In older children and adults, visual acuity often is measured by having the person read letters from an eye chart (usually the Snellen eye chart) that is displayed at a precisely measured distance from where the person stands. A hand-held chart, called the Rosenbaum card, is also available. In young children and people who cannot read, the doctor can use alternative charts that display objects, animals or the capital “E” facing in different directions.

Expected Duration

Nearsightedness is a long-term condition that usually stabilizes once a person reaches his or her 20s.


In most cases, nearsightedness is related to inherited factors that cannot be prevented.


If you are nearsighted, your doctor probably will prescribe eyeglasses or contact lenses to correct your problem. The lenses used in both of these treatments are thinner in the center and thicker around the edges, a configuration that brings the viewed image into proper focus on the retina.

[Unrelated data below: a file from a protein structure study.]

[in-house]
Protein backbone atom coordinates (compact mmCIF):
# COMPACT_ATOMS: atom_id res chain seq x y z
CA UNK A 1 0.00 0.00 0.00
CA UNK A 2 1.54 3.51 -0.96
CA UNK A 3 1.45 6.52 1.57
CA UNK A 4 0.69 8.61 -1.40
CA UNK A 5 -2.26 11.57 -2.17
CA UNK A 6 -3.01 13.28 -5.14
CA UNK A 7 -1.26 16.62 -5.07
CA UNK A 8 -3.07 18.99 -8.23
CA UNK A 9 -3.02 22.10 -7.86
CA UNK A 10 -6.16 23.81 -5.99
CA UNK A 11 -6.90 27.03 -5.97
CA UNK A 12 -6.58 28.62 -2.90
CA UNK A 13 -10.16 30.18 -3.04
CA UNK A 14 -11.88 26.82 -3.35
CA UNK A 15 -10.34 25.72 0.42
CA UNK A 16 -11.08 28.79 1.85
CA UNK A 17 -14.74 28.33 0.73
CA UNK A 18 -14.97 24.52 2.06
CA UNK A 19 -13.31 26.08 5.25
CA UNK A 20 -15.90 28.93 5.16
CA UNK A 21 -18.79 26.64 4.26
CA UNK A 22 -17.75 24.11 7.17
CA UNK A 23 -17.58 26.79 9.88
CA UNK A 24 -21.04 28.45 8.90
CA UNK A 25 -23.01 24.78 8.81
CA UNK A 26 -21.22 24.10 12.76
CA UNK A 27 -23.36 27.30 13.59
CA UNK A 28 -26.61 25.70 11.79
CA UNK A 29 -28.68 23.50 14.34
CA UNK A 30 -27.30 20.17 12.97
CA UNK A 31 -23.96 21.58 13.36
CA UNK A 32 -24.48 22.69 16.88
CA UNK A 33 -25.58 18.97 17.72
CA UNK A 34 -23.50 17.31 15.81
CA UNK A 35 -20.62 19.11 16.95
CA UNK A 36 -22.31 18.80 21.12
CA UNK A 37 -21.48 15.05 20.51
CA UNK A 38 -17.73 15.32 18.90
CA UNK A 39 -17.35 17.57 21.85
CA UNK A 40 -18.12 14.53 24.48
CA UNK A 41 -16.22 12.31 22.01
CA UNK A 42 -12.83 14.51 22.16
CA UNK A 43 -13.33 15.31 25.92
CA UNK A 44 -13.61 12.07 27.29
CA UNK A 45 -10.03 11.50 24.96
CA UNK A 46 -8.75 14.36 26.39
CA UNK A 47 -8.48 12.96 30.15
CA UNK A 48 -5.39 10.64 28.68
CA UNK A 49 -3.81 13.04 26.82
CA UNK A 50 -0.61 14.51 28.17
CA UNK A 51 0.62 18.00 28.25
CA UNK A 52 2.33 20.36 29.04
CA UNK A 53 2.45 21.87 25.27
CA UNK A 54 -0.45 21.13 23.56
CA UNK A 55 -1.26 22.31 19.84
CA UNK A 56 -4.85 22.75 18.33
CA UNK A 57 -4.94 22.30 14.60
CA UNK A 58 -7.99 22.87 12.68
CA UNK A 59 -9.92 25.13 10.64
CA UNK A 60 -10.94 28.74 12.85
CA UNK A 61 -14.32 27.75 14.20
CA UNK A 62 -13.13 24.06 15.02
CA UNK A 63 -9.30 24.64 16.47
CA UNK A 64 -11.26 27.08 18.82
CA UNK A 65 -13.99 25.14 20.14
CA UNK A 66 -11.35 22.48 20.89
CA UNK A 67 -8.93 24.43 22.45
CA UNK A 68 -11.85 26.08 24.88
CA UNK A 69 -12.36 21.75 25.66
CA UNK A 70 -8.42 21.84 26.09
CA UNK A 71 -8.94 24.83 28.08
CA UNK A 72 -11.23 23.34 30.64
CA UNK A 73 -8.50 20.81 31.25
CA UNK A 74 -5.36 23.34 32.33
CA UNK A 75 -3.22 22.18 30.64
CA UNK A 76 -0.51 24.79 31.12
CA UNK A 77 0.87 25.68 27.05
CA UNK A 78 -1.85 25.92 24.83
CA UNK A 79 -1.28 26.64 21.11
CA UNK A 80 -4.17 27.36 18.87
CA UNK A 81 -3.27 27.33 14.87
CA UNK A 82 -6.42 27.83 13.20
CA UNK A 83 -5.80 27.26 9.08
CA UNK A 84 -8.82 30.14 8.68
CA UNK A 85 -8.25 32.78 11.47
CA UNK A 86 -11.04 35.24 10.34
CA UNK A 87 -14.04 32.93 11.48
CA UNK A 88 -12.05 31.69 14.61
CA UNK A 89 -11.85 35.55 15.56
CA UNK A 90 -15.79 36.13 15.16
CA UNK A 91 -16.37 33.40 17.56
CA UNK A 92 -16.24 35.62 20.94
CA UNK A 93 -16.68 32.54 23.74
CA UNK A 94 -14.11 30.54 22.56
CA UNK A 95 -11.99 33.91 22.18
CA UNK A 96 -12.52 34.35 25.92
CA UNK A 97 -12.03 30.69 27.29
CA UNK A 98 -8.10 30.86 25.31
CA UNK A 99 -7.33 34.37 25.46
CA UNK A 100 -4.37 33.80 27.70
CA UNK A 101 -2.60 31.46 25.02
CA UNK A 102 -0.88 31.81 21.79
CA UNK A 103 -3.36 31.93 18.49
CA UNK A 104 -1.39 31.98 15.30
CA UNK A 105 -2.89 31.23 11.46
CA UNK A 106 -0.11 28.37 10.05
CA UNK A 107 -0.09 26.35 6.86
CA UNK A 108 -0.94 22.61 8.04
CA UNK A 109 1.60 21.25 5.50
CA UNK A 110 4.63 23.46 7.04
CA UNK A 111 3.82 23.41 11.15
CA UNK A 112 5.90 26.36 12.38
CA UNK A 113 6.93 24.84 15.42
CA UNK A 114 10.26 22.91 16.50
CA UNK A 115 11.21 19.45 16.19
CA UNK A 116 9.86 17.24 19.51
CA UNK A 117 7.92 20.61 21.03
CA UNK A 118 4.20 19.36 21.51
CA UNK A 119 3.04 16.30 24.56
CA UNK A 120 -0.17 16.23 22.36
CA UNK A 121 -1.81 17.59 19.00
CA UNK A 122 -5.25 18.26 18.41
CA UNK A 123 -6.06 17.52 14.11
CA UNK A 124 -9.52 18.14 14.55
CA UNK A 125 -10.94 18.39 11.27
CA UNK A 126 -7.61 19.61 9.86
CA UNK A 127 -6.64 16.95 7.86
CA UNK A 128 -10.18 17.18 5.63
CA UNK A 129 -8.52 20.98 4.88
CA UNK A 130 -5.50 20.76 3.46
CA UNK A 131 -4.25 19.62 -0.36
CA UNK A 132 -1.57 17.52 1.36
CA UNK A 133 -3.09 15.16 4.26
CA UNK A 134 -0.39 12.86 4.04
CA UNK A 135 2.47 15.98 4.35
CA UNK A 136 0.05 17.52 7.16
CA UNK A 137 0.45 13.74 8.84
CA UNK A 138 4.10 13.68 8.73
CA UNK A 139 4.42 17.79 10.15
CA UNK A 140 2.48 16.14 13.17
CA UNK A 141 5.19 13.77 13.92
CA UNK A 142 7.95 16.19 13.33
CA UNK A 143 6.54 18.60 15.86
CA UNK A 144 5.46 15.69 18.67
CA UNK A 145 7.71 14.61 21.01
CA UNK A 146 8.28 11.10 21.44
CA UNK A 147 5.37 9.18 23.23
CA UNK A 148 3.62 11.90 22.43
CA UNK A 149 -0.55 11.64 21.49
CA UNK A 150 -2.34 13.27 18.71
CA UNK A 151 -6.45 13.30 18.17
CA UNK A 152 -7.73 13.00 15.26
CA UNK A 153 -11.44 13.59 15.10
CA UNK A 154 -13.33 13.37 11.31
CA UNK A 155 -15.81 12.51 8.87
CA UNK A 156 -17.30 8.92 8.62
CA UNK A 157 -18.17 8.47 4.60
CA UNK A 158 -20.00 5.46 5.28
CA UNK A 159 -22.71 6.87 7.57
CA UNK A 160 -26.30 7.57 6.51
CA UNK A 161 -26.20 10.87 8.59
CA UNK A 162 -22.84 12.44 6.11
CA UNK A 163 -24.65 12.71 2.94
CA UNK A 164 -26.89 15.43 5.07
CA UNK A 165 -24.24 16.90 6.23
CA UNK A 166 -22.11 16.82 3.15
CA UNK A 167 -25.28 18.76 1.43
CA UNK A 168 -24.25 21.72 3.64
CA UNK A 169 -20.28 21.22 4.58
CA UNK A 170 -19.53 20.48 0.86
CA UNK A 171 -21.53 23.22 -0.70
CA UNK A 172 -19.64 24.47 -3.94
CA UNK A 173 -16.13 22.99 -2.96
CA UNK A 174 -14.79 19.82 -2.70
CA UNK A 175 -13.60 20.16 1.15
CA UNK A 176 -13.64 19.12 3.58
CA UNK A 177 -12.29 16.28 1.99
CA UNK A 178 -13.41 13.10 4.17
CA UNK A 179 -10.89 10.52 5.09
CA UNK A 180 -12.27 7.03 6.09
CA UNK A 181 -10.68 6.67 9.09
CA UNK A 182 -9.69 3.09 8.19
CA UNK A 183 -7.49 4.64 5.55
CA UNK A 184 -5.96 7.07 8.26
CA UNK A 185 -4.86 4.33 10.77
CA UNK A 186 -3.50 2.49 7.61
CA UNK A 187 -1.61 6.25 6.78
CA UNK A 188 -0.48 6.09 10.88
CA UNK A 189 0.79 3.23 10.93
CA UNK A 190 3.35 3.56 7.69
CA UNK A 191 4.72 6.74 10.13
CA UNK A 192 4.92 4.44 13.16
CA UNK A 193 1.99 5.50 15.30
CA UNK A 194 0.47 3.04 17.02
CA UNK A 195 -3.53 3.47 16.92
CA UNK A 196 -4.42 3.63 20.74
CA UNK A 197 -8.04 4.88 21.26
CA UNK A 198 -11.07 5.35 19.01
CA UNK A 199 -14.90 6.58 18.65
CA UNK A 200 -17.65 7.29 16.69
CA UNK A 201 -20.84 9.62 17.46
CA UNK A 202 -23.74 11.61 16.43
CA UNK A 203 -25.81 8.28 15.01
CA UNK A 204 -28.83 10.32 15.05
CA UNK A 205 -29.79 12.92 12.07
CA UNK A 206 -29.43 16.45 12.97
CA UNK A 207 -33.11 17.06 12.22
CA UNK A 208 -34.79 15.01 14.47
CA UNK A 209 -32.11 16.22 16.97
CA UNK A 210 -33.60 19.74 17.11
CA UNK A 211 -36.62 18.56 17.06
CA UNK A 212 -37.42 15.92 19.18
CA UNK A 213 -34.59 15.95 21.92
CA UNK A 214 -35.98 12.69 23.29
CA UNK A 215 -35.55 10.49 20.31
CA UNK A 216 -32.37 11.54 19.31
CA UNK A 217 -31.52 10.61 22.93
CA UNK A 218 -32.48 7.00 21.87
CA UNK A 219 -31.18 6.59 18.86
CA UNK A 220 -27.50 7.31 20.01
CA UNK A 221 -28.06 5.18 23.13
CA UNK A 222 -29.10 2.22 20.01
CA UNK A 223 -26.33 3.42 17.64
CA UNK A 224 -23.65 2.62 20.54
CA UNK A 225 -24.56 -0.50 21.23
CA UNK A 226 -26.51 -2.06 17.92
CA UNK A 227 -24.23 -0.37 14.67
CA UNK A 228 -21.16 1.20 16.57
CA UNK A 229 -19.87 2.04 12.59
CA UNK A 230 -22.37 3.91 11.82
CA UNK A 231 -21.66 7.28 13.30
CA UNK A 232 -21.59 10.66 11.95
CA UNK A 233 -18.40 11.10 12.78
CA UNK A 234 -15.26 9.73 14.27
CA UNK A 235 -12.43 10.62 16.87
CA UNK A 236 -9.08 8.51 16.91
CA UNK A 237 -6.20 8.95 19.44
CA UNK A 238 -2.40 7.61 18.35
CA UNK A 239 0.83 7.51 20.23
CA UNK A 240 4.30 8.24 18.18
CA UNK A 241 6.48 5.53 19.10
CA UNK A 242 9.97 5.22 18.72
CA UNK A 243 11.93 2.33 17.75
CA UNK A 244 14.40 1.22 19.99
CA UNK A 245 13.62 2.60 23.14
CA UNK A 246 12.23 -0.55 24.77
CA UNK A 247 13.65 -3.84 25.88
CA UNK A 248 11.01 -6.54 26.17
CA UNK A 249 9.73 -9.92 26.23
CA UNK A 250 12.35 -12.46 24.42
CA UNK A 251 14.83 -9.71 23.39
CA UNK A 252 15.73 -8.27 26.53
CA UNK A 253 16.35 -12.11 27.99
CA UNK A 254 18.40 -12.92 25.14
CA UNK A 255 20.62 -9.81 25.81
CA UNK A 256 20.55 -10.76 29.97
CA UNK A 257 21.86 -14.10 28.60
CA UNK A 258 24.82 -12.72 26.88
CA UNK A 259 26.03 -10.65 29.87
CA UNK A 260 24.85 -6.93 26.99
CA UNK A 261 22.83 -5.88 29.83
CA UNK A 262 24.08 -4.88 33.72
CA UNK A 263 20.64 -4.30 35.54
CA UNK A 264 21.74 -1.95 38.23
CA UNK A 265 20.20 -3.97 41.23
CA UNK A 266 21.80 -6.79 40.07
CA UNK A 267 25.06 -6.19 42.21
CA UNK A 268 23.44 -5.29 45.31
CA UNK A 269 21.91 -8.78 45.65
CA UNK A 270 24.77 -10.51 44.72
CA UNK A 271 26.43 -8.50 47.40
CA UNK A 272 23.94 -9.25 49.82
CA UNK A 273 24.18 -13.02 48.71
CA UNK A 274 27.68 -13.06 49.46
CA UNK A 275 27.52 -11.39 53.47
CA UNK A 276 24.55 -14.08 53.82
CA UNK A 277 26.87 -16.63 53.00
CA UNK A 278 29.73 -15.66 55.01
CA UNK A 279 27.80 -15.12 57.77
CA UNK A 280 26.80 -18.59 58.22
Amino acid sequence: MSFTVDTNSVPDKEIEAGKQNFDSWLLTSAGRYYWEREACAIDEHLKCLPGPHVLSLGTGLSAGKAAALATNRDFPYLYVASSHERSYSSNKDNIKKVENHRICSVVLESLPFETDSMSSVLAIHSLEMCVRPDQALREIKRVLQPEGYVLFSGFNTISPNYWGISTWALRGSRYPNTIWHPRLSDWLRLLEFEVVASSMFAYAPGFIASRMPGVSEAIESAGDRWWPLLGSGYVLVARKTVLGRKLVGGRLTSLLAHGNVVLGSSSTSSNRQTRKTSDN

Currently, many cases of nearsightedness also can be corrected with eye surgery. The goal of eye surgery is to improve the eye’s focus by flattening or reshaping the central portion of the cornea. Some of the procedures used, from most common to least common, are:

  • LASIK (laser in situ keratomileusis) — The eye surgeon uses a tiny knife to slice into the cornea from the side. Next, a laser is used to remove a precise amount of corneal tissue from beneath the sliced area. The result is a flattening of the cornea that improves the nearsighted eye’s focus.

  • Photorefractive keratotomy (PRK) — In this procedure, a laser beam is used to remove tissue from the outer surface of the cornea. This reshapes the cornea and improves the eye’s focus.

  • Radial keratotomy (RK) — After the eye is anesthetized, tiny cuts are made in the periphery of the cornea. This causes the central portion of the cornea to flatten, improving the eye’s focus and resulting in better distance vision.

LASIK and PRK surgery have almost completely replaced radial keratotomy as the procedures of choice. People choose LASIK more than PRK because it offers excellent results, is a fast procedure, and recovery is painless.